Karl Korab is an Austrian painter and graphic artist who achieved international fame primarily for his landscape depictions and still lifes.

Born in 1937 in Falkenstein, Lower Austria, as the son of a head forester, Korab already harboured the desire to become an artist during his school years; painting and drawing were his outlet. His preferred subjects were landscapes, still lifes and portraits.

From 1957 to 1964, Korab studied at the Academy of Fine Arts in Vienna under Sergius Pauser and Herbert Boeckl. During his training he met representatives of the Viennese School of Fantastic Realism (Ernst Fuchs and Anton Lemden) and temporarily adopted their style of painting in the style of the Old Masters.

From the mid-1960s, however, he developed his own style of painting - far removed from illusions. His depictions of people became increasingly abstract and, over time, were replaced by masks. Korab expanded his artistic repertoire to include depictions of cities and machines. In parallel, the artist now concentrated on printmaking, especially screen printing. From 1980 onwards, the theme of landscape became increasingly important for the artist. In addition, he discovered collage on various materials for himself; on paper on the one hand, and on ash, sand, wood, metal and canvas on the other. Some time later, Korab went on long journeys across Europe with his second wife. In Ireland, he produced a book of drawings and photographs, which became a great success.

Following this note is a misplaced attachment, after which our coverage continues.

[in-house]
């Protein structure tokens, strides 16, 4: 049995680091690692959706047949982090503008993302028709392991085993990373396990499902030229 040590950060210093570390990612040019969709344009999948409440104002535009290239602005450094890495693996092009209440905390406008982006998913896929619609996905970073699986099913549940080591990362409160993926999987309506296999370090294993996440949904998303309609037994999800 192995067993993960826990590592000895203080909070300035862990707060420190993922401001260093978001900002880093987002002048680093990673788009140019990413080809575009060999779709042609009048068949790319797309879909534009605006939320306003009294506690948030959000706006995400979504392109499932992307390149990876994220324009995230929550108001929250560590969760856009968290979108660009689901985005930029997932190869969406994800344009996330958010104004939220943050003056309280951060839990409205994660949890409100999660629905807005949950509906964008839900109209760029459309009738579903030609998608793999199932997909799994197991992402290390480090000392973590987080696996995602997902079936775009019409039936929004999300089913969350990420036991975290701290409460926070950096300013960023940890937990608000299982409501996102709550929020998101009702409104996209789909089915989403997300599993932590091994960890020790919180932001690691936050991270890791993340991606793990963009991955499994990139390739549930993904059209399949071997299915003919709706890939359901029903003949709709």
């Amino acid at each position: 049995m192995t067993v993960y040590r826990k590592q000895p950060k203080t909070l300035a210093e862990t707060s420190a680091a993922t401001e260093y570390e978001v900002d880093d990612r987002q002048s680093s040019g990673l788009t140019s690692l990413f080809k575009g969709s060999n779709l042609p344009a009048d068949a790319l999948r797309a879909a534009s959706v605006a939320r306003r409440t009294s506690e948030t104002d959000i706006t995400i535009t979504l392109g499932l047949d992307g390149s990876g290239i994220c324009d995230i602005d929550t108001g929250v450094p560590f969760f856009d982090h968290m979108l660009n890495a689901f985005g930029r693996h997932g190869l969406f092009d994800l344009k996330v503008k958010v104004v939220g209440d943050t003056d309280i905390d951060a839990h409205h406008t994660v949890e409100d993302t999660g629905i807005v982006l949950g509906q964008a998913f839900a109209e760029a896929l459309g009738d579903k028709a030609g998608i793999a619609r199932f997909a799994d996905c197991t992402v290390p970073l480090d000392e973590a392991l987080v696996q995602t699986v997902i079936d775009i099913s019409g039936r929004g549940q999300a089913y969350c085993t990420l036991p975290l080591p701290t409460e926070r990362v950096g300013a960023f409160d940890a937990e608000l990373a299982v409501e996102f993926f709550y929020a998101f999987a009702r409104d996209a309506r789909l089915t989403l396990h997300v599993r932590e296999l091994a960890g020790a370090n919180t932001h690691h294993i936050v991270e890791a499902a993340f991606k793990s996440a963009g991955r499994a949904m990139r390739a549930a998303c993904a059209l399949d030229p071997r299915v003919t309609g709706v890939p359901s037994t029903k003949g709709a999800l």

Korab has already received many awards for his artistic work, including the Great Decoration of Honour for Services to the Province of Lower Austria in 2012. Today, his paintings can be found in numerous collections, both in Austria and abroad.